hunter crossing the night skies
with a bow strung for action.

Smooth skin shines over broad shoulders,
the three-diamond belt
adorns the narrow waist.
You are a constellation of beauty.

But a seraph? A fallen one?
They say he is “Shemhazai” – the angel
who fathered giants,
lured by the silky faithlessness
of golden hair,
the tresses of seduction.

He crucified himself,
hanging upside down in the winter sky,
remorseful, still guilty of desire.

It fills you to your fingertips
when your hands join together
at the small of my back
and you pull me closer.
I taste the salty drops
of your sweat on my lips.

Swathed in the midnight blaze
I’m waiting for the double helix
of our embrace to twirl
higher and higher,
into a brilliant, fluted column
of light

rising to pierce the indigo cupola
where the stars of Orion now sleep
immutable and content
in their silence.

© 2010 by Maja Trochimczyk


Photo of Thor's Hammer formation in Bryce Canyon National Park, Southwestern Utah, USA. Photo by Luca Galuzzi (2007), uploaded from Wikimedia Commons.

Photos of California (C) 2010 by Maja Trochimczyk. Poems "The Golden Hour" and "Time-lapse Garden" were published in chapbooks by Poets on Site, edited by Kathabela Wilson.

Photo of nebulae and stars by NASA/JPL, courtesy of Andrew Z. Dowen.

Photo of Orion over Utah's Arches National Park by Daniel Schwen (2004) from Wikimedia Commons.

Tuesday, March 15, 2011

Poetry Readings in the Foothills

March is the month for poetry readings in the Foothills. On March 4, 2011, I introduced elementary school students at the Pacoima Charter School to the "Chopin with Cherries" anthology (I discuss these two classes, the fifth grade and the second grade, in my Chopin with Cherries Blog).

On March 9, 2011, just before the Ash Wednesday services, I spent 15 minutes reading my poetry inspired by art, and accompanied by the wonderful Dr. Blues, who created different music for each poem. The program, entitled "Imagine Poetry," was presented by the Art, Culture, and Recreation Committee of the Sunland-Tujunga Neighborhood Council as entertainment for the monthly STNC meeting, at North Valley Neighborhood City Hall, in Tujunga. It was a great experience to rehearse the poems with Dr. Blues and see him creating these accompaniments to fit the different mood and imagery of each poem. We went in a circle from art to poetry to music.

I read poems inspired by the art of Phyllis Doyon, Henry Fukuhara, Minoru Ikeda, Saralyn Lowenstein, Stephen West, and the music of Patsy Cline ("Always). I also made photographs and photo collages for some of these poems. Since it was an Ash Wednesday evening, I picked several melancholy and spiritual poems, with only a hint of my trademark "love stories." Here's one example:


you too will find the way into the orchard
where green fruit ripens among late blossoms
I found the path, I'm waiting there already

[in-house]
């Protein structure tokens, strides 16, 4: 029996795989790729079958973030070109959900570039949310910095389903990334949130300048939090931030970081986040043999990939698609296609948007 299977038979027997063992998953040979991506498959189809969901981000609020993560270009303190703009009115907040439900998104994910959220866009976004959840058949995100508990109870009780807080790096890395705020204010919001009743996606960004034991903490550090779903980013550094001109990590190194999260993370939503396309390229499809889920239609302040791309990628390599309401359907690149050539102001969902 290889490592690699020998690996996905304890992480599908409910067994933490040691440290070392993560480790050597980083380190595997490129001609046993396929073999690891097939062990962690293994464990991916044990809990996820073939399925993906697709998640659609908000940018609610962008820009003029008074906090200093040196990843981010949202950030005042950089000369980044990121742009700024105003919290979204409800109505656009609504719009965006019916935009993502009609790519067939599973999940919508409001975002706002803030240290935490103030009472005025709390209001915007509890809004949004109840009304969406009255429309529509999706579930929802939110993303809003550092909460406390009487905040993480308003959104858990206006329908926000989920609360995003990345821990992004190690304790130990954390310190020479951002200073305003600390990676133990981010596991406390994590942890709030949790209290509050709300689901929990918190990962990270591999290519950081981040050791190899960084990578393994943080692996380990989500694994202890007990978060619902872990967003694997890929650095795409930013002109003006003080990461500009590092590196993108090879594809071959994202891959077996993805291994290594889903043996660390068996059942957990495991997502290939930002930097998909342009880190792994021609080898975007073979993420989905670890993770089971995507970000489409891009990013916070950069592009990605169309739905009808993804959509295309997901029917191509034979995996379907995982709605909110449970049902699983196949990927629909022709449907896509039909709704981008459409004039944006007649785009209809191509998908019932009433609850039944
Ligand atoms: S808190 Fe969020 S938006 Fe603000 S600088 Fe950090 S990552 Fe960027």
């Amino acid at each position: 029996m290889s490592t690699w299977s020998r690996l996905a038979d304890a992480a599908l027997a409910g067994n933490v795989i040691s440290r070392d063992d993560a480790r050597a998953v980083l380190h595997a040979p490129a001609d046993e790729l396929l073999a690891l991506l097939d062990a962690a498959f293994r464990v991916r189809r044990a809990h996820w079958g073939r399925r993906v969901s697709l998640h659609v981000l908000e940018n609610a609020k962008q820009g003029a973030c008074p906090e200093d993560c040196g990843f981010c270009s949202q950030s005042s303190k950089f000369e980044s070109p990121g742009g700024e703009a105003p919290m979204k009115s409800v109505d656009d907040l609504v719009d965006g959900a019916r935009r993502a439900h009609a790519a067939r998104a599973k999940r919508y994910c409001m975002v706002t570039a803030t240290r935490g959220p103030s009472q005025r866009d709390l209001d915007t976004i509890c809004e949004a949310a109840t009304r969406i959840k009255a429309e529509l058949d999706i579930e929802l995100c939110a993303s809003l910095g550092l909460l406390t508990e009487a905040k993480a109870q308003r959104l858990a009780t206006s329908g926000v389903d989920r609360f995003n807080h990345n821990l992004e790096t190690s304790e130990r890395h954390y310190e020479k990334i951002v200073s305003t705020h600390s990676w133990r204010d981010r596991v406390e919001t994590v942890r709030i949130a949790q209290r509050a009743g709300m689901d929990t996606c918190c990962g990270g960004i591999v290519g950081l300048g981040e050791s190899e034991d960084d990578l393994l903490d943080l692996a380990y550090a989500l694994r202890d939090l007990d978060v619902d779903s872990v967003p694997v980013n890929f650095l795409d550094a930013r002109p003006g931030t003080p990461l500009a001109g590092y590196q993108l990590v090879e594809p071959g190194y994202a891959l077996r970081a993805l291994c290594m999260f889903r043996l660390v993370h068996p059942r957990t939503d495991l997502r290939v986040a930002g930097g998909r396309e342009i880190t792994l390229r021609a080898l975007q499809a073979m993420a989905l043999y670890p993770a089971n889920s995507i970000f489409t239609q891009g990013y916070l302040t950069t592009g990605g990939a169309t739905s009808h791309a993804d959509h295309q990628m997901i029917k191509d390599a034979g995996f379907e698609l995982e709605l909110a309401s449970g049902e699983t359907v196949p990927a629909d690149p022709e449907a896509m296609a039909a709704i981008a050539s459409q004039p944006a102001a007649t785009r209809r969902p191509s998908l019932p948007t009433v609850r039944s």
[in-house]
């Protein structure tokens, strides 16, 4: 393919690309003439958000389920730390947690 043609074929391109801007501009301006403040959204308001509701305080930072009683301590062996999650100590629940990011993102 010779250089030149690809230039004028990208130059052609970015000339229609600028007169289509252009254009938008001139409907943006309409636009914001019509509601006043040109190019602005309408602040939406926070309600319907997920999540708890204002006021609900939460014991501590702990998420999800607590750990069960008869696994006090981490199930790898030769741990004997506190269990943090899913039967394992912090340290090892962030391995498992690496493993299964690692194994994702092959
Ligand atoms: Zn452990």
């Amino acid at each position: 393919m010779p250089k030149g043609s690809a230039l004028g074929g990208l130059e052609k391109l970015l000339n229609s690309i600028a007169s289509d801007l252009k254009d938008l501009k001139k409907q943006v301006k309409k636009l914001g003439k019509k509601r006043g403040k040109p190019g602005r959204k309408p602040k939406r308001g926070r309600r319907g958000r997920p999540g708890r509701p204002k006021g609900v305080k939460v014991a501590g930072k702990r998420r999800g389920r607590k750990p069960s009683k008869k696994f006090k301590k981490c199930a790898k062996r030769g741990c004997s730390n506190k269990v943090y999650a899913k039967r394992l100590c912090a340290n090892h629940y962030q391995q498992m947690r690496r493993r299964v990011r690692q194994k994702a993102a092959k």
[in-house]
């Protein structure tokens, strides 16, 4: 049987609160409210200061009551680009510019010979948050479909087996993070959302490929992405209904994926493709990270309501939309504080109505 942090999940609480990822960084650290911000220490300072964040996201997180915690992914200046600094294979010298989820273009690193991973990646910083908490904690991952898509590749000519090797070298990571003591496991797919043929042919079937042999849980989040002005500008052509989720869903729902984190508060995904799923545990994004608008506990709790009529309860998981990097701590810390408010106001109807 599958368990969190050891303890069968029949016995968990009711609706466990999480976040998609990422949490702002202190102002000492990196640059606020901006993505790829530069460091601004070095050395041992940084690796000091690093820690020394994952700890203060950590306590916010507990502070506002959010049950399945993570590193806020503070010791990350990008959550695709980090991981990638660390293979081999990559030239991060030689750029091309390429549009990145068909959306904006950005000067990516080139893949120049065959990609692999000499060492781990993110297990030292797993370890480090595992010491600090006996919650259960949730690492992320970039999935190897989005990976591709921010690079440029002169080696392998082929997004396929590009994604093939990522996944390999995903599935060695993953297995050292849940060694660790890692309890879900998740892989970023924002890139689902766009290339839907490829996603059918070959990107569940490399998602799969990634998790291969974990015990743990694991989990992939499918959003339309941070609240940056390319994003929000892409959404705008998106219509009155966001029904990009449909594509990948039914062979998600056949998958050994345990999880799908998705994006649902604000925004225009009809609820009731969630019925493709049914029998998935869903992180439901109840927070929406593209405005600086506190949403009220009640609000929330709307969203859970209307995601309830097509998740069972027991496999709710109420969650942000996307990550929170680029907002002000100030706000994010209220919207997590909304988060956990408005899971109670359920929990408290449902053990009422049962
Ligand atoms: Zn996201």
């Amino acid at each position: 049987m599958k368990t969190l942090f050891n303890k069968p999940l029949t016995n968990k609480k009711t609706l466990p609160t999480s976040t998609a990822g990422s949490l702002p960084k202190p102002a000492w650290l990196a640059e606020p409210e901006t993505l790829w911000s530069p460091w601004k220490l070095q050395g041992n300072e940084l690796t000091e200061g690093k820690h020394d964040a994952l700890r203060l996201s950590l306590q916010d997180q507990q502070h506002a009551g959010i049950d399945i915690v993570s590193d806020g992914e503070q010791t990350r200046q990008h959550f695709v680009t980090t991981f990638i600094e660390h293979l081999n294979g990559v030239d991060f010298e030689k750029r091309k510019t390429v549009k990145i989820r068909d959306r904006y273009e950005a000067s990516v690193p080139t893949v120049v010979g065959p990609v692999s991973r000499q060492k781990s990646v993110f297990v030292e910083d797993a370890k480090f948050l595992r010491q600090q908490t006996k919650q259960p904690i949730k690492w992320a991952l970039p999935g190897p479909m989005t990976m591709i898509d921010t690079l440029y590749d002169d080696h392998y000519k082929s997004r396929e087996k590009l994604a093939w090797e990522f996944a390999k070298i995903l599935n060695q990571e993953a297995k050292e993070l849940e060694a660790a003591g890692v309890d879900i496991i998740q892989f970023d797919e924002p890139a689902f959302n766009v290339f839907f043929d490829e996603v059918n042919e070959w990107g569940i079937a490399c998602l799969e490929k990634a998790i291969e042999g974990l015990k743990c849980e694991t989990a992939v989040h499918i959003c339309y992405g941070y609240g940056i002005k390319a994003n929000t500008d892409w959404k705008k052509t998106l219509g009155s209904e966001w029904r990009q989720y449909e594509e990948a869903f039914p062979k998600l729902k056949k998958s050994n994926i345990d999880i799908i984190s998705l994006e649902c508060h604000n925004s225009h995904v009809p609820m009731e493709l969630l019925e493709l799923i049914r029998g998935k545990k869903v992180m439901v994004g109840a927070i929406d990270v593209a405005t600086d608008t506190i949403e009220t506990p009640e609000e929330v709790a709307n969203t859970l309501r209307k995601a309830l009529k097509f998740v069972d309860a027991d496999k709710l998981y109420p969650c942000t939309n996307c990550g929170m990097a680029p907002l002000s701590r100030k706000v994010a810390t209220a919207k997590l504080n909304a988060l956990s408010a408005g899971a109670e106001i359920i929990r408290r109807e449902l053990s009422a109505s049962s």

the birds chirp and frolic among the branches
they fly - cheerful in the orange sun

you too -
the path is not too narrow
the gate too distant

will find -
the most amazing jewel
of deep peace

the way -
will open soon
you will see

into the orchard
of love's riches
you will come

(c) 2008 by Maja Trochimczyk

At the STNC Meeting, I ended my reading with "Always" - a poem inspired to the same degree by the painting of Minoru Ikeda ("With You Always") and by Patsy Cline's unforgettable interpretation of Irving Berlin's love-song of the same title. I actually cite two lines from the refrain at the end of the poem; that part has to be sung. The audience typically joins in humming "I'll be loving you always" and everyone lives happily ever after. At the STNC Meeting the audience was silent, though. Having an excellent guitar player at my side, I was transformed into a singer for that occasion. I was later complemented for my lovely voice. Perhaps, I'll start yet another career...

"Consolation", published in my book Miriam's Iris, or Angels in the Garden (2008), though ready for presentation on March 9, was actually not included in the reading at the STNC Meeting. Instead, I will include it among the poems presented during the next Village Poets Reading at Bolton Hall, featuring the Spiritual Quartet of four poets.

The Spiritual Quartet consists of four female poets - Lois P. Jones, Susan Rogers, Taoli-Ambika Talwar, and Maja Trochimczyk. We will appear in a structured program at the Village Poets Reading, on March 27, 2011, at 4:30 p.m., at the Bolton Hall Museum in Tujunga.

Each poet comes from a different spiritual background, while sharing the focus on compassion, beauty, enlightenment, and a creative expression of positive energy. We weave poems around the themes of light, love, forgiveness, hope, and friendship. We contemplate nature, mountains, birds and gardens, and draw inspiration from the poetry of Rumi, Rilke, and from our own spiritual traditions. More information about the Spiritual Quartet and samples of our work may be found on the Village Poets Blog.

The Rilke inspiration for my "Consolation" came from his astoundingly rich, intense, and comforting Sonnet XVII from Book 2 of The Sonnets to Orpheus (cited in a translation by Robert Hunter, 1993):


Where, in what blessed garden of eternally flowing waters,
on what trees, in the cups of which tenderly leafless flowers,
ripen those exotic fruits of consolation ?